Idaho second in cutting welfare rolls

The National Center for Policy Analysis puts Wyoming first and Idaho second in the nation for reducing welfare rolls.

The number of welfare recipients nationwide has fallen 60 percent since welfare reform was enacted in 1996. Wyoming´s number of welfare recipients fell 95 percent between 1993 and 2001, according to the group.

The Idaho Statesman

Idaho´s rolls were down 89 percent, followed by Wisconsin and Florida at 82 percent. Nevada had the smallest decrease at just 27 percent.

“We´ve known our numbers were good,” said Tony Lewis, deputy director of the Wyoming Department of Family Services.

“In the last couple of years we´ve been working on improving our performance and getting people the skills they need from our TANF program.”

The Temporary Assistance for Needy Families program has replaced welfare for many people in both Wyoming and Idaho. Federal law allows states to design and direct their own TANF programs.

Former Idaho Gov. Phil Batt directed the state´s welfare reform program to emphasize moving people into work or training so that public assistance became a safety net used to protect families during their worst economic trials.

But critics of the state´s reform efforts contend its two-year lifetime maximum for welfare support — one of the shortest in the nation — has driven many people who need the assistance to their families, private organizations or into the streets because they fear using up their entitlement before it is absolutely necessary.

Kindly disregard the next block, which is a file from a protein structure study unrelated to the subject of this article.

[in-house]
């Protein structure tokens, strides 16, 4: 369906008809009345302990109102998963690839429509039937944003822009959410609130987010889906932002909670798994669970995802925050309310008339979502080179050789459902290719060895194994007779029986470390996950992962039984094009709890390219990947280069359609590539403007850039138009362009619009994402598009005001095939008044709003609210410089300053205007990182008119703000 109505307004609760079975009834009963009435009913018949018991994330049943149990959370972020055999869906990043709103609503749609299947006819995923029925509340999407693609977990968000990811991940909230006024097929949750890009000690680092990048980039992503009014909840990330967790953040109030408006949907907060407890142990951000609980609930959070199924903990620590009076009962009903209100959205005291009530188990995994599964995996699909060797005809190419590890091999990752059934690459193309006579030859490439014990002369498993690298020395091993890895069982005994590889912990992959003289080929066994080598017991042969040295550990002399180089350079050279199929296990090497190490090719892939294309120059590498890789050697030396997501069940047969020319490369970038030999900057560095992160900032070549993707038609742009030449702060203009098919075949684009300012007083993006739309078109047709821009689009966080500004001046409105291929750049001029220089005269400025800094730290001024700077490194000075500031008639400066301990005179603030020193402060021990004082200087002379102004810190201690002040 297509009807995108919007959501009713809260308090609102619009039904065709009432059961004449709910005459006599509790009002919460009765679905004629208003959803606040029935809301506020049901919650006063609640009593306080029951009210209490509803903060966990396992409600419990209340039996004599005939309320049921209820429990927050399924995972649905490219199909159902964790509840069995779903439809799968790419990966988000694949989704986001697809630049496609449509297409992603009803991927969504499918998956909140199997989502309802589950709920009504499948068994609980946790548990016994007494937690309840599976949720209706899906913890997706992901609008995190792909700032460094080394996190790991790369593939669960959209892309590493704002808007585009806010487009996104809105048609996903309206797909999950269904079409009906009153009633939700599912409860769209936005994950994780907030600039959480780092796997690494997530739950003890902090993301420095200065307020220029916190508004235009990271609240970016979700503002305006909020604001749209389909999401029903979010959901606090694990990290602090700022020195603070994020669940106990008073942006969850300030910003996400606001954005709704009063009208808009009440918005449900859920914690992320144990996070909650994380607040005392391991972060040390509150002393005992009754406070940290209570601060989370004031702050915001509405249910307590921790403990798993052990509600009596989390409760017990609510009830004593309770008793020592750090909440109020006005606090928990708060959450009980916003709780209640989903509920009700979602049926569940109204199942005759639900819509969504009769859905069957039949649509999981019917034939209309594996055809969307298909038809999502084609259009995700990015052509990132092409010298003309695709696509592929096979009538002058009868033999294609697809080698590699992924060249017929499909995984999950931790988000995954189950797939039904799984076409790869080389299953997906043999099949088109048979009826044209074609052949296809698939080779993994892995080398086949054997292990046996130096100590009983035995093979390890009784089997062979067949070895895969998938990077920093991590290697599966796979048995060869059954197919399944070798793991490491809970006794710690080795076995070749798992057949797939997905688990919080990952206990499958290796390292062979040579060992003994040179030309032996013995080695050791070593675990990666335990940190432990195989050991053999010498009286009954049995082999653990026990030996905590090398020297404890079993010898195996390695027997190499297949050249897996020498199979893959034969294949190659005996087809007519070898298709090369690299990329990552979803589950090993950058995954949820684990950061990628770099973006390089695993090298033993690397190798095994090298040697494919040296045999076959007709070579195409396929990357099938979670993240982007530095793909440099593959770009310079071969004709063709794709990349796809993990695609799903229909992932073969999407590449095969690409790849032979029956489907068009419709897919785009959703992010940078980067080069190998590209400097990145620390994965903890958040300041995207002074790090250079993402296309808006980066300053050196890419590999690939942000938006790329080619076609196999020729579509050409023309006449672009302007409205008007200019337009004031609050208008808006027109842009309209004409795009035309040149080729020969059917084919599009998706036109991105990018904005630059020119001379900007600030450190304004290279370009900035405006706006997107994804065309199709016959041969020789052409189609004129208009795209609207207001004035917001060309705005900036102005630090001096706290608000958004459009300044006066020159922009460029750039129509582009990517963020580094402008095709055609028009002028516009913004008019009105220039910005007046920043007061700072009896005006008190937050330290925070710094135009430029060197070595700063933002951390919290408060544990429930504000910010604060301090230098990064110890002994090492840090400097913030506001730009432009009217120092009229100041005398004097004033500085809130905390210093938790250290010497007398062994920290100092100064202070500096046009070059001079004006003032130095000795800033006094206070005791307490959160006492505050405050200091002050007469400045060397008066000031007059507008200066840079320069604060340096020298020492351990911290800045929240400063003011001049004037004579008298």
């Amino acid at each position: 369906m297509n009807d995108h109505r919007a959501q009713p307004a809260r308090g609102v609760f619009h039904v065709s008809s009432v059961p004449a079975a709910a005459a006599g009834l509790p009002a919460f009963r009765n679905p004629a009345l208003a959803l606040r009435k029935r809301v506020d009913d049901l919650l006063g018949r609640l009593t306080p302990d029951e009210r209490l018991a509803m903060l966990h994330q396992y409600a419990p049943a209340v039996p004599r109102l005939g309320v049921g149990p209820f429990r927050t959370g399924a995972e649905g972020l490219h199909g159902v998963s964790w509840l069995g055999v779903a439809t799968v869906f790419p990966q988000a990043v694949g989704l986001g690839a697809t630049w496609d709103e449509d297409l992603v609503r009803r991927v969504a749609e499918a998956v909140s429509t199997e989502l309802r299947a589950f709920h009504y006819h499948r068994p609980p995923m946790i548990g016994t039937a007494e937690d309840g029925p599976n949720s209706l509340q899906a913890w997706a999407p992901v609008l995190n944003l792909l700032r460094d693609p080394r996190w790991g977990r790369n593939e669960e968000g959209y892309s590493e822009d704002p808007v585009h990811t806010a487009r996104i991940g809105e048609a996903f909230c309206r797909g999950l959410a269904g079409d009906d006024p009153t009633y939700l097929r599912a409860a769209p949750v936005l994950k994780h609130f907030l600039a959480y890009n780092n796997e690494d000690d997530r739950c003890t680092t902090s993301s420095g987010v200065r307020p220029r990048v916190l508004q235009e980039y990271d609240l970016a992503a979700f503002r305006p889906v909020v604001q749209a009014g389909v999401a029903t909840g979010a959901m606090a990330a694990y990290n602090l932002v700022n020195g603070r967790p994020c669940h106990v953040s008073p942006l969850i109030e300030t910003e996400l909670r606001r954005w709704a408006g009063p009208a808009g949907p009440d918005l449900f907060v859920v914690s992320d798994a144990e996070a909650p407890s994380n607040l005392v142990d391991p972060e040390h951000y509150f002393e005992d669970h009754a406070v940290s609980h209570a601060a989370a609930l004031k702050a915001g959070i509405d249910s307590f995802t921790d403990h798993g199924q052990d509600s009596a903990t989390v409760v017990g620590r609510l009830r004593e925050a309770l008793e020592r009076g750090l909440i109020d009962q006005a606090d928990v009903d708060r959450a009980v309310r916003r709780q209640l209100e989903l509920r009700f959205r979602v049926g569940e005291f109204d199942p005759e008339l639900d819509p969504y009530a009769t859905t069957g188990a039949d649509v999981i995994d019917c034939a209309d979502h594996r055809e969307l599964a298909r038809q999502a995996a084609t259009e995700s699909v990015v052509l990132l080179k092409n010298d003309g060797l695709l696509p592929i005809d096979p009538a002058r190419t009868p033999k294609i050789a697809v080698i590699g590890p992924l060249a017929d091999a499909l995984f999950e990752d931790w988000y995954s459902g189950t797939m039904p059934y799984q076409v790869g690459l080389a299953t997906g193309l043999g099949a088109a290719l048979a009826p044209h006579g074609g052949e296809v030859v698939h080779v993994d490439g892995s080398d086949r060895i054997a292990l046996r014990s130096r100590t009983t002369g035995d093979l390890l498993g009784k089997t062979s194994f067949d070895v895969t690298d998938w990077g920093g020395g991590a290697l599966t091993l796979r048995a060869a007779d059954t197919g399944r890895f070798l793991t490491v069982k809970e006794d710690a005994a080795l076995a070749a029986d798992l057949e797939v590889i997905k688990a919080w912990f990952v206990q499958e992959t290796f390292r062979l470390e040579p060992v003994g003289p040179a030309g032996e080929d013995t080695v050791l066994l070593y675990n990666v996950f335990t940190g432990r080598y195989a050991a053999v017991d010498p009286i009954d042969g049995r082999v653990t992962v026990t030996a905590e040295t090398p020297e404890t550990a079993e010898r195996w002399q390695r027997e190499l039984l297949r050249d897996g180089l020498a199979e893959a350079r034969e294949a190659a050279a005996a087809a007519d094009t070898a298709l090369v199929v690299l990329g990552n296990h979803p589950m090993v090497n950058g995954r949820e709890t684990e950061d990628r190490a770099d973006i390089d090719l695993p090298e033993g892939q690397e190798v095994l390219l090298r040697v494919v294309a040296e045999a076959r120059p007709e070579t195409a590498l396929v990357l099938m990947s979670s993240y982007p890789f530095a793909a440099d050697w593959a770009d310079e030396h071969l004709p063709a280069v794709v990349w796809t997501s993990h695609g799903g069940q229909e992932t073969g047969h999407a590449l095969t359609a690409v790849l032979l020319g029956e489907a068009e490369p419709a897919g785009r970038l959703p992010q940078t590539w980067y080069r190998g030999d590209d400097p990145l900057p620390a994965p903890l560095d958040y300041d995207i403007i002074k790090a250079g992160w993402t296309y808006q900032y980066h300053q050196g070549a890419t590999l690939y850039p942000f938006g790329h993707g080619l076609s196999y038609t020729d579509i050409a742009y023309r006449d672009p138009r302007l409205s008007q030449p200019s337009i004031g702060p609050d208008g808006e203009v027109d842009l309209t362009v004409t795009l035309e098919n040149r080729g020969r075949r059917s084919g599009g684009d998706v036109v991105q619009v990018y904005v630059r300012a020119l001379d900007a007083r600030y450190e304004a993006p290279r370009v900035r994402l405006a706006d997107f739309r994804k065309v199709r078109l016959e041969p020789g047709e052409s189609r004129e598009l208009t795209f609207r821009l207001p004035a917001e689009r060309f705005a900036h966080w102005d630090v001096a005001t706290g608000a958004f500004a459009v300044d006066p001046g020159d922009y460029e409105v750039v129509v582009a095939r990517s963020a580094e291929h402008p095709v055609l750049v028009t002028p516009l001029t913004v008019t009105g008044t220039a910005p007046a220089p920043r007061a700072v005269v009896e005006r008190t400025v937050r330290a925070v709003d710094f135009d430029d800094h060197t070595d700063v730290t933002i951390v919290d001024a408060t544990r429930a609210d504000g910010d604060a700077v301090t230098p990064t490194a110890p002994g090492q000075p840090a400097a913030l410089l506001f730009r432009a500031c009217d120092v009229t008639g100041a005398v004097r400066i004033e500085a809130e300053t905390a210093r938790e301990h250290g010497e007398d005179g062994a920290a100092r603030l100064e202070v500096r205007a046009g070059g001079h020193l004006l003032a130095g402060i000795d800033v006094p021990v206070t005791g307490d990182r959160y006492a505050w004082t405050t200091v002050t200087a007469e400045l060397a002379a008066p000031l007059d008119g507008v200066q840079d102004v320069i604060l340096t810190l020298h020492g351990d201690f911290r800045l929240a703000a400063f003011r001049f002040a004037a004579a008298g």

In Wyoming, state officials began developing a system that led to training and work well before the federal mandate, Lewis said.

He said the department is working to ensure that the reduction in Wyoming´s number of welfare recipients is not the result of programs being inaccessible to them.

Kathy Lynn, director of the local non-profit group Needs Inc., said some people who are no longer getting welfare may be going to organizations like hers, as they are in Idaho.

Needs provides short-term emergency services, tutoring and help obtaining food, prescriptions, clothing, household items and furniture.

Lynn said there has been a tremendous increase over the past few months in the number of people seeking help from the organization. She believes part of the problem may be that military deployment is forcing parents to quit their jobs to care for their children.

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